Tag Archives: spending

Up in smoke: federal wildfire suppression costs are rising

Federal spending to fight wildfires is trending higher. Not only is the overall, inflation-adjusted cost increasing, but the federal cost per wildfire and per acre burned are also on the upswing.

Before the federal shutdown turned government websites into virtual ghost towns, I was snooping around the National Interagency Fire Center’s site, and I came across some new data on suppression spending (specifically this table). Below is a screenshot of a dashboard that I built to visualize the data (click to enlarge).

Wildfire suppression costsSome thoughts about the three graphics in this dashboard:

1) Overall costs increasing, but not steadily

In recent years, the annual tab for U.S. taxpayers has sometimes exceeded $2 billion (in 2012 dollars). But as we’ve discussed in previous posts, wildfire activity can vary dramatically from year to year, largely due to weather conditions, so the costs also jump around. The U.S. Forest Service accounts for the bulk of spending. As shown in the graphic below from our politics deck, wildfires make up the biggest chunk of the agency’s budget. Bad fire years often require emergency or supplemental spending, shown at the top in pink.

Forest Service budget

2) Why are costs per fire and acre increasing?

The acreage burned by wildfires is trending higher, so it’s not surprising that the overall total for suppression is also rising. But I was intrigued to discover that the amount of money spent per fire and per acre burned is also increasing. To calculate these measures, I took the total spending and divided by the number of fires and acres classified as “federal.” Now, I’m sure that some federal suppression funds have helped fight wildfires on non-federal lands, and I’m certain that the budgets of state and local fire agencies have sometimes helped battle fires on federal property. So this simple calculation may have issues, but it seems like a metric worth watching.

It’s not clear why these figures are rising. Is it a sign of mounting government inefficiency? Are increasingly intense wildfires more difficult to control? Are fire managers using more expensive resources, such as air power? For more on the last question, see this Los Angeles Times story, part of a great 2008 series on wildfires by Bettina Boxall and Julie Cart, who won the Pulitzer Prize for their work. Aviation accounts for about one-fifth of the Forest Service’s suppression budget, according to the story, but as the headline says, “Air tanker drops in wildfires are often just for show.”

An air tanker drops retardant in Arizona's Coronado National Forest. Photo by Mitch Tobin.
An air tanker drops retardant in Arizona’s Coronado National Forest. Photo by Mitch Tobin.

3) Forest Service and Interior suppression costs move together

The scatterplot in the dashboard shows that wildfire spending by the Forest Service tends to track spending by agencies in the Interior Department, such as the National Park Service, Bureau of Land Management, and U.S. Fish and Wildlife Service. Not a big surprise, but these various agencies do manage different landscapes, with the Forest Service lands often found in higher elevation areas than rangeland overseen by the BLM, so you would expect some variability between them. The severity of the wildfire season isn’t the only determinant of suppression budgets. The overall fiscal climate presumably influences the budgets for these agencies in a similar way.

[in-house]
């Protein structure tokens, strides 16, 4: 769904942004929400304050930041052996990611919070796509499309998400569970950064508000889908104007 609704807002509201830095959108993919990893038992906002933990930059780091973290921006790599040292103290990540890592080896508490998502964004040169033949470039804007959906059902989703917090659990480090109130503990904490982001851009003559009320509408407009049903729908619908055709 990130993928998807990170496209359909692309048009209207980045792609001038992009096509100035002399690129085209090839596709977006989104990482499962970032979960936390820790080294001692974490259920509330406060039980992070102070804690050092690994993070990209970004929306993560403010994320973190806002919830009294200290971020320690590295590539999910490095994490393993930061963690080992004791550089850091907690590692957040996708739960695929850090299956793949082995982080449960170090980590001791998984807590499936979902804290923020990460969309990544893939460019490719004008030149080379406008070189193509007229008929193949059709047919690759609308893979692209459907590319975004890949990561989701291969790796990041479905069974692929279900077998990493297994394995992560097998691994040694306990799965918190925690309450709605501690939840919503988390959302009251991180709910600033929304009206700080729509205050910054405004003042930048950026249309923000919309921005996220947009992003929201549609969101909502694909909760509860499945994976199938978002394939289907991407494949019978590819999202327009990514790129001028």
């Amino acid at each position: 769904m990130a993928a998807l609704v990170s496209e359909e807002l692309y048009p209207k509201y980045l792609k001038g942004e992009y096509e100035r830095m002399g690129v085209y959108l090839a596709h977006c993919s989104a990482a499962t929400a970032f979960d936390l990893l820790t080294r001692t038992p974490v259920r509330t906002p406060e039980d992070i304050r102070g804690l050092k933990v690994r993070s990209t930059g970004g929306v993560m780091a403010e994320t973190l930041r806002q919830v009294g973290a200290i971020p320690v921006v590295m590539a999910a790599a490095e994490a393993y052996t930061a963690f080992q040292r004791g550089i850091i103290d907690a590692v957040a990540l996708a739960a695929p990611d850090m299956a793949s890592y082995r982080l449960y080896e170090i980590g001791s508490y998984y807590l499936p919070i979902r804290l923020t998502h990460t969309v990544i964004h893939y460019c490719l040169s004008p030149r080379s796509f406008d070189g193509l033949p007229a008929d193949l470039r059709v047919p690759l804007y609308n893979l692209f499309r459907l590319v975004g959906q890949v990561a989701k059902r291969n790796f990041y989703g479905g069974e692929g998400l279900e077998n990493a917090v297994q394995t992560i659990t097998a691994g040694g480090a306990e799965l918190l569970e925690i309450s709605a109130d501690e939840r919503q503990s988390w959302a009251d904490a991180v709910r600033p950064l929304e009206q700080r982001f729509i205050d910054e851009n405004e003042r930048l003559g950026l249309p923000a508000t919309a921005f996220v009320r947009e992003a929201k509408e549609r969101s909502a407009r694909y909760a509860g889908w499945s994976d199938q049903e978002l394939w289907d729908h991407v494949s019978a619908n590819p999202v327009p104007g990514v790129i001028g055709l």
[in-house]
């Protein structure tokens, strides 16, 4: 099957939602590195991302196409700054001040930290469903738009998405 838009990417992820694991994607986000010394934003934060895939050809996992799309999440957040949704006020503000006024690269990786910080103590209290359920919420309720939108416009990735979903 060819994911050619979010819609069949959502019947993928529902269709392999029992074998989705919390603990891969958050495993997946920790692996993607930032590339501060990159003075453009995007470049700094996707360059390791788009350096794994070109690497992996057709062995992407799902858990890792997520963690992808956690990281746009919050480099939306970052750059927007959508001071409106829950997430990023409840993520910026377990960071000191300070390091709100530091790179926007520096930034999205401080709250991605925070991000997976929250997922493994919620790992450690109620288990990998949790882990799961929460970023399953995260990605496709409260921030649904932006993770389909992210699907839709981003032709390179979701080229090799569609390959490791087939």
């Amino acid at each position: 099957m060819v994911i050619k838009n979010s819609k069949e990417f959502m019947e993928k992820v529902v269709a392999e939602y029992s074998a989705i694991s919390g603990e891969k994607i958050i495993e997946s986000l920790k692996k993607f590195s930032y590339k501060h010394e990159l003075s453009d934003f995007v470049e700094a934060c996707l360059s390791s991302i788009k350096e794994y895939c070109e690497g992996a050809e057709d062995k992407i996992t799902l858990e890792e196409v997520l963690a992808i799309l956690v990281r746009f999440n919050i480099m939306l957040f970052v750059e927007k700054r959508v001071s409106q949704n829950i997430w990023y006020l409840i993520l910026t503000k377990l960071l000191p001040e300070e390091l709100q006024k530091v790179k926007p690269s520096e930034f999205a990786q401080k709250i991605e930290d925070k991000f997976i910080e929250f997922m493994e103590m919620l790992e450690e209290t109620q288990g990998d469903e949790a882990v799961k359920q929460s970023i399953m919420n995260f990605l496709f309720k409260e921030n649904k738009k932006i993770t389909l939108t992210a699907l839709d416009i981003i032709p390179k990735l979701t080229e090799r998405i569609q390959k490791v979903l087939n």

Data sources

The National Interagency Fire Center  is the data source for the suppression dashboard. The table also lists the total number of wildfires and acres burned, not just incidents on federal lands. Data on wildfires burned by landowner and agency are available for download our main wildfire page. We also track suppression metrics, such as days at various preparedness levels and deployment of firefighting assets, on this dashboard, which is described in this post.

Downloads

Download Slides: Wildfire Suppression CostsDownload Slides: Wildfire Suppression Costs (1.53 MB pptx)
Download Notes: Wildfire Suppression CostsDownload Notes: Wildfire Suppression Costs (795.79 kB pdf)
Download Data: Wildfire Suppression CostsDownload Data: Wildfire Suppression Costs (76.25 kB xlsx)

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Tracking the ripple effects of conservation spending

If the Oregon Department of Fish and Wildlife pays to restore Chinook salmon habitat in Upper Klamath Lake, does it have an economic connection to an urbanite some 300 miles north in a Portland coffee shop?

The answer is yes, according to “The Conservation Economy in America,” a report commissioned by the National Fish and Wildlife Foundation.

The report, which examines the economic implications of spending by governments and the private sector to support conservation in the United States, shows that conservation investments ripple far beyond their initial investments. Based on the analysis, an estimated $38.8 billion is spent annually on conservation in the United States. Thanks to the multiplier effect, that direct spending leads to more than $93 billion of total economic activity in the country, including the generation of 660,000 jobs, $41.6 billion in salaries and wages, and $12.8 billion in tax revenues.

Southwick Associates, which produced the report, sums up their conclusions this way: